SeedUps, one of the early equity crowdfunding platforms to set up shop in Canada, has recently published some interesting insight into its first few months of operation. Seedups was founded in 2014 by Sandi Gilbert, a well known investment crowdfunding advocate and co-founder of the Equity Crowdfunding Alliance of Canada. She is also COO of ECN Capital – a partner company of SeedUps.
Sandi envisions SeedUps as a marketplace where retail investors and “sophisticated” types may join together in backing promising young companies. The young site targets the funding gap for SMEs in seeking early stage capital in the range of $250,000 to $2 million. Without going into the regulatory details, equity crowdfunding is legal in Canada with certain restrictions. If you would like to read more about the status of rules in Canada you may go here.
She states that since launch the company has attracted interest from 150 companies with the majority looking at funding rounds of $500,000 or less. Most interest has been in BC and then Alberta and Ontario. The single biggest sector is technology at over 30%.
The platform has captured 900 registered investors to date with 50% being certified as “eligible and accredited investors”. Alberta represents 60% with Ontario and BC at 20% and 14% each.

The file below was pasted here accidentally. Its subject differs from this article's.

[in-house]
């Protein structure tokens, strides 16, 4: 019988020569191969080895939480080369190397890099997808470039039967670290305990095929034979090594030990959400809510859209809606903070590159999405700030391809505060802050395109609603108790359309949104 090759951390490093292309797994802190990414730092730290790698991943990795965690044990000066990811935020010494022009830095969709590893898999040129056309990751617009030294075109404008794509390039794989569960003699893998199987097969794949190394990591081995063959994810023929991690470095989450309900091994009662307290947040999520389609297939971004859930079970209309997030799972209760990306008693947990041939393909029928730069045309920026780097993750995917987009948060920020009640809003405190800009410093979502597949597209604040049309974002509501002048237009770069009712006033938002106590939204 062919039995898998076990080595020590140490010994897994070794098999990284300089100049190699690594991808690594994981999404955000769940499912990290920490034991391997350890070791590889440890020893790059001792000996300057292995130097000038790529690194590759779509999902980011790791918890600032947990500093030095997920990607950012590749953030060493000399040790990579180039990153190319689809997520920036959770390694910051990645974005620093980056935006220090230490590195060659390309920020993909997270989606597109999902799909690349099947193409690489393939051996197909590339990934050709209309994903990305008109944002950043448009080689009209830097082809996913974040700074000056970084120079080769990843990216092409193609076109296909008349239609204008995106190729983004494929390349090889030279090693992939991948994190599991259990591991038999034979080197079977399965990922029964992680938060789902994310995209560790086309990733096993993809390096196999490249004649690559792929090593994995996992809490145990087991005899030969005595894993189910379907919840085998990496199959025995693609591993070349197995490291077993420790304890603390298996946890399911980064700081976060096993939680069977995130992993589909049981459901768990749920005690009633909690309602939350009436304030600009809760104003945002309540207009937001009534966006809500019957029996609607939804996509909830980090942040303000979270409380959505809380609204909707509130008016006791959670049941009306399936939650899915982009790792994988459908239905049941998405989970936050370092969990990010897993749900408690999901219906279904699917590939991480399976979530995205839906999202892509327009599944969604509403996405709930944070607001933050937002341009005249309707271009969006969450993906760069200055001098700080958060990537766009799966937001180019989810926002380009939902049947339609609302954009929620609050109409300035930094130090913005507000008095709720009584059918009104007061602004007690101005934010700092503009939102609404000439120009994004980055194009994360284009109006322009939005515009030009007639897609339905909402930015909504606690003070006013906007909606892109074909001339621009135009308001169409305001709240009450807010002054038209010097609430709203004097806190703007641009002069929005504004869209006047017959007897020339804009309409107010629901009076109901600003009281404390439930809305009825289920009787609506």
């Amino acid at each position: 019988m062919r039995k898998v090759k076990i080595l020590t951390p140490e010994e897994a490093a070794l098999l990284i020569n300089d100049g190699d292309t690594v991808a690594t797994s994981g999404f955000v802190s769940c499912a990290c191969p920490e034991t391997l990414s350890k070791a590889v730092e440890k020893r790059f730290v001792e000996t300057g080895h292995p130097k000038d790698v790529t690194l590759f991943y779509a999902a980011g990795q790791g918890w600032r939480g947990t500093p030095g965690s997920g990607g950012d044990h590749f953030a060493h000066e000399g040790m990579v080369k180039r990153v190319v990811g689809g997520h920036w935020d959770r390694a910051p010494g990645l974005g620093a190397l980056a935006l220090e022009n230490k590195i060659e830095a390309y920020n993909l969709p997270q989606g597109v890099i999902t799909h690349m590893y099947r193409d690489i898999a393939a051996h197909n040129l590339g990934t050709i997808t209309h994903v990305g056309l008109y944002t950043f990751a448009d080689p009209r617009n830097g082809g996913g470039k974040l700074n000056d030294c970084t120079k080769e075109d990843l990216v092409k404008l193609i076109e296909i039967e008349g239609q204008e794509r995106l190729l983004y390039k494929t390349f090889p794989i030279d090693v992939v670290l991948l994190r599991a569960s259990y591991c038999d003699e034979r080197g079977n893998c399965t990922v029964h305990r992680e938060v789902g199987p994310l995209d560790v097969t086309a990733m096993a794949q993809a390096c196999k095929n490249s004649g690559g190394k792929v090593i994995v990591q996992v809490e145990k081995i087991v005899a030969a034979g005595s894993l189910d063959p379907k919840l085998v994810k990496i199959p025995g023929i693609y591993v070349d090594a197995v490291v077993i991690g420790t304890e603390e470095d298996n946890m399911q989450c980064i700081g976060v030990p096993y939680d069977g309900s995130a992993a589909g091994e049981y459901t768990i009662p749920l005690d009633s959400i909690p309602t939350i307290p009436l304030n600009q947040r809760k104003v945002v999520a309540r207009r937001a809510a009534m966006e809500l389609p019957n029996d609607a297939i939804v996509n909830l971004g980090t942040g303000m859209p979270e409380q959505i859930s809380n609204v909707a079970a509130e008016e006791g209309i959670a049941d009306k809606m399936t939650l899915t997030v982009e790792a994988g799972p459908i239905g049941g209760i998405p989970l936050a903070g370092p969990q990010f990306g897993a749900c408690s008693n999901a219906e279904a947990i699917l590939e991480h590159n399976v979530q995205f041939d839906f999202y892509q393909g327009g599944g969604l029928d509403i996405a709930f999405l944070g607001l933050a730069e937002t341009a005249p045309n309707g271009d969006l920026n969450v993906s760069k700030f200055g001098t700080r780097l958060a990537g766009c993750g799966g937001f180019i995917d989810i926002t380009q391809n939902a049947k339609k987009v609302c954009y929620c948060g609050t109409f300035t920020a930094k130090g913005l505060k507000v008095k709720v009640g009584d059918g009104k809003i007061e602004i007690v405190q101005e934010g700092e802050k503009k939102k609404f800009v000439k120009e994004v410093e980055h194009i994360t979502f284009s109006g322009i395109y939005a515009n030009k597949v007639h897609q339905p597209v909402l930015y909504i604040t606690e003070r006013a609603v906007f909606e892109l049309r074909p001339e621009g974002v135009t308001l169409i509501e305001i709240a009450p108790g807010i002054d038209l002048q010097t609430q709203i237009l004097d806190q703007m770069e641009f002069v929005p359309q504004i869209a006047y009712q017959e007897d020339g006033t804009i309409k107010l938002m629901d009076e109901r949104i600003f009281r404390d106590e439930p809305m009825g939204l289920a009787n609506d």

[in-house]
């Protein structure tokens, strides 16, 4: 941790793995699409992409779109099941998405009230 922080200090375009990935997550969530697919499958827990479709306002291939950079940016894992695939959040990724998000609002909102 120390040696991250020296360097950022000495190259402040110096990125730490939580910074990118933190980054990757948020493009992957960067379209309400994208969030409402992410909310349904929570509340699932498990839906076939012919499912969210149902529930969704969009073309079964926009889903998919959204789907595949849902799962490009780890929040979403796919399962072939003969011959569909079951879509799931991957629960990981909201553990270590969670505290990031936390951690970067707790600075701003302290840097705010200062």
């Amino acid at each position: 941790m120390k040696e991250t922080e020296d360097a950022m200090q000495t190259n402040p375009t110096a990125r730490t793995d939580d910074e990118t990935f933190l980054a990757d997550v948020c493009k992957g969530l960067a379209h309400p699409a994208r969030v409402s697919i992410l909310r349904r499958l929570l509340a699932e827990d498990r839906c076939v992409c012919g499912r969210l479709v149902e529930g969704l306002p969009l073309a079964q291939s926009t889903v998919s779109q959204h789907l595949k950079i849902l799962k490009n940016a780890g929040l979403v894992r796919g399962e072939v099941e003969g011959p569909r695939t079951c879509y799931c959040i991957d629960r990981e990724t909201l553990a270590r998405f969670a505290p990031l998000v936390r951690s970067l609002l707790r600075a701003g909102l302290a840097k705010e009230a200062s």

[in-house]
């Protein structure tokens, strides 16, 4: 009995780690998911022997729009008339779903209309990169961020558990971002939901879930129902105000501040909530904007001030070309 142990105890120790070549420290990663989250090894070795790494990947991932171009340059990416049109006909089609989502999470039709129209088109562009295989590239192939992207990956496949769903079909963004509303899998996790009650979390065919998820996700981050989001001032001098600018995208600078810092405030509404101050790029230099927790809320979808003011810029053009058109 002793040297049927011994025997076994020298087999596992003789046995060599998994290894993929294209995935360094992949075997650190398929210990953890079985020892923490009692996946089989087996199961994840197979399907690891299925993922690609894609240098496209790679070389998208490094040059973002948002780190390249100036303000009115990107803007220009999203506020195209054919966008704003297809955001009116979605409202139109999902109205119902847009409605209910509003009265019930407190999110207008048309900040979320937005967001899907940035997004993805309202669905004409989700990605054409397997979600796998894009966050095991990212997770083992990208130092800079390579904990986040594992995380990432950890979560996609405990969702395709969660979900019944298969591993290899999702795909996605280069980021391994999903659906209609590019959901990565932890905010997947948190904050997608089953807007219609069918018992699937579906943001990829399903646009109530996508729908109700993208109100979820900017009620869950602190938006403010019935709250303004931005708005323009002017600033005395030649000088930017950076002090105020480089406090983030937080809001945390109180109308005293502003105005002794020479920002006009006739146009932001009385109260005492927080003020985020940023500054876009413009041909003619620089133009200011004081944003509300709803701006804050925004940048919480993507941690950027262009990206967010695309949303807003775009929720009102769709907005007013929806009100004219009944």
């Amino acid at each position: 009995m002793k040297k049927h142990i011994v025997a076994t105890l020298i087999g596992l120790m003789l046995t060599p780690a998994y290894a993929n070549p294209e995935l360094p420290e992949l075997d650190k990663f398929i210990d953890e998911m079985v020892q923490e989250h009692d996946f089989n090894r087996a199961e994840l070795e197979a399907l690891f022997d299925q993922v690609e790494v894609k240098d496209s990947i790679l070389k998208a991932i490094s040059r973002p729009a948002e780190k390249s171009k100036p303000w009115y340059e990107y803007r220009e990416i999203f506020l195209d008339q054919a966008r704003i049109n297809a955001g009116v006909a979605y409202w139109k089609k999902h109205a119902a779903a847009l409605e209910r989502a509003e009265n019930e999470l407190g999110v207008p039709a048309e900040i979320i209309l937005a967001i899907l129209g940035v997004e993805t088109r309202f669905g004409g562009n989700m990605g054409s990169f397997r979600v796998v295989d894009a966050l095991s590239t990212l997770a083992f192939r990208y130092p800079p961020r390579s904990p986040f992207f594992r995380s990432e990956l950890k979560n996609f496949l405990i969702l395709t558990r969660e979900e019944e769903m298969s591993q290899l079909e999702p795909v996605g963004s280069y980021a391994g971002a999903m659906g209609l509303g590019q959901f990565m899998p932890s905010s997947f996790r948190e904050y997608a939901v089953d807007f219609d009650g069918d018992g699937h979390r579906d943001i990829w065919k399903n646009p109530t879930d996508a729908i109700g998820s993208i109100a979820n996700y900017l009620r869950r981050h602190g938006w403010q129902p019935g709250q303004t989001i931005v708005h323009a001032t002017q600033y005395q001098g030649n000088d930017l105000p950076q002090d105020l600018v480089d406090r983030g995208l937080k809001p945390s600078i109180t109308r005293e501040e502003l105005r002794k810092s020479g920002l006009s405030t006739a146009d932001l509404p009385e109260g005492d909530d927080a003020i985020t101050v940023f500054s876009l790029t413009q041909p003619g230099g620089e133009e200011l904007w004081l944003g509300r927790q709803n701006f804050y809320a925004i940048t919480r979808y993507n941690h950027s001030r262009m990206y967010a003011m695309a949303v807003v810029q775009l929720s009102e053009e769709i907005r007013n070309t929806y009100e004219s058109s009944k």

SeedUps segments investors being either; Management’s network, Network’s network or the crowd. In their experience the “first investors are key to a successful capital raise”. This is typical herd mentality that is exemplified in VC funding today. The seal of approval of one or several opinion makers can make or break the funding round.
So how much are registered investors pitching into these young companies? To date SeedUps states they have had participation from $1000 and up to $25,000 with the average standing at $4200.
Sandi closes her retrospective stating;
“We want to help Canada’s young companies raise capital and democratize the private capital markets to include ordinary investors who want to invest in companies they believe in or have a product or service they believe would make their friends and families’ life better. By my calculation, if just 1% of those individuals invested relatively small amounts into Canadian start-ups; that could translate into $1.5 billion in new capital for the very companies that will add jobs, grow their businesses and have a chance to become the next Big Thing!”